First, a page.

A massive open online course (MOOC) is a type of online university course that is not constrained by what would be considered a traditional learning approach. The course would be open to anyone from throughout the world, have limited prerequisites to take it, all the resources needed are online and most are offered free of charge. The two articles on MOOCs provide somewhat opposing views on the success of learning in such a realm as opposed to a more traditional approach, especially in regard to someone who is a new or novice learner. A connectivist approach to education would support this type of learning where individuals are required to make connections with others, are totally responsible for their learning with limited involvement by a “teacher” and must be able to access and use technology. Connectivism is a learning theory that explains how Internet technologies have created new opportunities for people to learn and share information across the World Wide Web and among themselves. These technologies include Web browsers, email, wikis, online discussion forums, social networks, YouTube, and any other tool which enables the users to learn and share information with other people. (Siemens, G. 2005)
New knowledge and technology can be hard to keep up with and out of reach for many people. Individuals trying to learn in this atmosphere without proper guidance can be easily lost in a sea of information. Based on my own experience I find the connectivist pedagogy to be flawed. In taking an online course after being out of school for many years and not familiar with much of the technology that exists today, I would likely be unsuccessful in the connectivist philosophy of learning. Courses, like the current one I’m in, have a set curriculum, an instructor who is available for assistance and continuous feedback, weekly scheduled assignments with required and optional readings. I’ve never taken A MOOC or seen how they are set up, but I’m gathering from the readings that they may not be ideal for someone who is new to this type of learning. Brennan says that good mastery experiences, for novices, are characterised by corrective feedback, achievability, and a cognitive load that presents both a degree of challenge, but also leaves enough space for complex learning. They don’t bore, they engage, they are challenging and attainable, and they track the moving target that is the developing learner as their needs and abilities change. (Brennan, K. 2013)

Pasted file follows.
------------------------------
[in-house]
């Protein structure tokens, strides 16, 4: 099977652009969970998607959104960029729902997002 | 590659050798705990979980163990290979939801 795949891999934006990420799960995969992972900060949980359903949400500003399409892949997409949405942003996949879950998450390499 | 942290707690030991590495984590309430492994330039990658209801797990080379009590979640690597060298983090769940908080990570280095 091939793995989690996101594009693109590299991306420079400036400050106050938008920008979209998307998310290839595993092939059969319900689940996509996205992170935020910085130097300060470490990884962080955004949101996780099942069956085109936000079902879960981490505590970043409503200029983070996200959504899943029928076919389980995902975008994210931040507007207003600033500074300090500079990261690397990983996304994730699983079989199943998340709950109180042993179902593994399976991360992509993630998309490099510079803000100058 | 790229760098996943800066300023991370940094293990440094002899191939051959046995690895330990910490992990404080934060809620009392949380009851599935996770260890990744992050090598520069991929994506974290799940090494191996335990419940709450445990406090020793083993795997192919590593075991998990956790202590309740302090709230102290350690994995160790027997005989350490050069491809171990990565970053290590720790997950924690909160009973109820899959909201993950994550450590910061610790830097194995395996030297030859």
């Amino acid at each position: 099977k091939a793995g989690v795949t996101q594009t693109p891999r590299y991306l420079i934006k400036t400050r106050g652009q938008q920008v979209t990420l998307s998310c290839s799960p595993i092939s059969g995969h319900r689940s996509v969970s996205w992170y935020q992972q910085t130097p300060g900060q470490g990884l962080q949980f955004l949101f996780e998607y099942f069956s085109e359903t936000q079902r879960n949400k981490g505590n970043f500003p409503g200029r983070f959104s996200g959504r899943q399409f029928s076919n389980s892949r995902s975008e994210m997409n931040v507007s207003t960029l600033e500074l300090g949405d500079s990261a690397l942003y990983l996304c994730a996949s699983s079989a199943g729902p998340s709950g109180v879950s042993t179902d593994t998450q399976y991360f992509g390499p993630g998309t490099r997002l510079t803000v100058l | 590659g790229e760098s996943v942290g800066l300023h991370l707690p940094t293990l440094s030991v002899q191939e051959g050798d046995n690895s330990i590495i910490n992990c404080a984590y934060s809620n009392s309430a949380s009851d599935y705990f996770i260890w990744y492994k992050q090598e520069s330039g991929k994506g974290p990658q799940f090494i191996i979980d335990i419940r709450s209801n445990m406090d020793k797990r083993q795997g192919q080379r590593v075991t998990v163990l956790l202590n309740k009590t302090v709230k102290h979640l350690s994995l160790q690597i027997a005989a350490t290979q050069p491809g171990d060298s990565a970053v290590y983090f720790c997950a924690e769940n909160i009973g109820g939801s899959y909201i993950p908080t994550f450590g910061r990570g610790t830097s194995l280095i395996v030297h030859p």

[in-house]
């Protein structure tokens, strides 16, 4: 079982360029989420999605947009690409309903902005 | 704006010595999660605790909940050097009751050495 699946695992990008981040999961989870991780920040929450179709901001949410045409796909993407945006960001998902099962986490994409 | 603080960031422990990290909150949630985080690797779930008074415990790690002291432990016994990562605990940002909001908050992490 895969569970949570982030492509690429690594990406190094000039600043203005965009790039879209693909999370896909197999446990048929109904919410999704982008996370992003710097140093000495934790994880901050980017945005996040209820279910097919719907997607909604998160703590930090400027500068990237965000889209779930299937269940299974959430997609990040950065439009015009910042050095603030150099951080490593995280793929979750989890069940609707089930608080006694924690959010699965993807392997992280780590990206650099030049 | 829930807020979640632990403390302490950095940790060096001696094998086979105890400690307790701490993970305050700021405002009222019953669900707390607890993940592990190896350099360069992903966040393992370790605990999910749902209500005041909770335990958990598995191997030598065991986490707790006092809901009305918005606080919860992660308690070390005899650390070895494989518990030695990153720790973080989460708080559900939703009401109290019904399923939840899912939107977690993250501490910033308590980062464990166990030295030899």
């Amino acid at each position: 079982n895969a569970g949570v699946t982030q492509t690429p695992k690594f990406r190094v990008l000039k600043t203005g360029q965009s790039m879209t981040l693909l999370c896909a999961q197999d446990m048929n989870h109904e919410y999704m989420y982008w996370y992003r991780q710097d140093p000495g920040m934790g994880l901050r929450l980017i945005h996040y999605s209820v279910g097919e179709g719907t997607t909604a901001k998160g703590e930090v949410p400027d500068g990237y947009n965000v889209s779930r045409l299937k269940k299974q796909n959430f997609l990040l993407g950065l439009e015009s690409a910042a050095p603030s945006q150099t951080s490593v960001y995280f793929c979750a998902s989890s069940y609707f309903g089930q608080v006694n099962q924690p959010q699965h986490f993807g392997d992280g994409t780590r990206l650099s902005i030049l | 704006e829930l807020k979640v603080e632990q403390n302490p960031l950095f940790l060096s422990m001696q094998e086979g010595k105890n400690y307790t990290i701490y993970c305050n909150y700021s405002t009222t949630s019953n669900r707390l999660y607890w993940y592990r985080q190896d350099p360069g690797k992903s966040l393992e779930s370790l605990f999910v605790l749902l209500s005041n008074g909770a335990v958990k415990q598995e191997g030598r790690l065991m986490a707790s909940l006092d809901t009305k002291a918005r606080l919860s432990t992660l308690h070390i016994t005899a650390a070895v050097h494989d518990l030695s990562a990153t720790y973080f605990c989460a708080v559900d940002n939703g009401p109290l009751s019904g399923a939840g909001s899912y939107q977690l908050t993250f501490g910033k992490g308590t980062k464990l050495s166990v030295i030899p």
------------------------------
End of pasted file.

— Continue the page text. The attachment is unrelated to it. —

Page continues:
In Downes rebuttal, he states that not the job of the online course to meed the needs of the novice learner but for the novice learner to be able to set their own terms based on their own personal level and find a way to take the initiative to do things for themselves. At a certain point in a complex world a learner has to be able to set the bar for him or herself, to set the challenges appropriately, and find the relevant resources. The more an instructional designer does it for you, the less able you are to do it for yourself, and ultimately, the less useful the resource would be. (Downes, S. 2013). I can see how ones sense of self-efficacy can be hindered in a MOOC by the very nature of the complex structure at their very core. Self-efficacy is our belief that a task is achievable by us, and that the environment in which we are working will allow us to achieve that task. (Bandura, A. 1997) . If connectivist philosophy was the norm in middle school education there would be many confused and defeated students who would be wandering around in an abyss of online material. For the teenage learners that I deal with on a daily basis, their sense of self being and self worth is critical and the approach to teaching them must take this into account. Cognitive load has a relationship to feelings of fear and anxiety, and to mastery experiences. It’s also a critical mechanism for explaining how and why novice learners particularly may have difficulty in unstructured environments. (Brennan, K. 2013) I like to keep my lessons and approach to teaching well structured with this in mind for most of the learners I a responsible for. There, however, are always exceptions. There are many students who I have taught over the years who would excel in MOOC’s, they are mature confident and capable learners who are well adept at using technology. These students would be an exception rather than an rule and for the majority a more “traditional” course approach would work best.
Brennan, K. (2013). In Connectivism, No One Can Hear You Scream: A guide to understanding the MOOC novice. Hybrid Pedagogy. 24 July 2013.
Downes, S. (2013). Connectivism and the Primal Scream. Half an Hour. 25 July 2013.
Bandura, A. (1997). Self-efficacy. The exercise of control. New York:
W.H.Freeman and Company.Emory University, Division of Educational Studies, Information on Self-Efficacy: A Community of Scholars.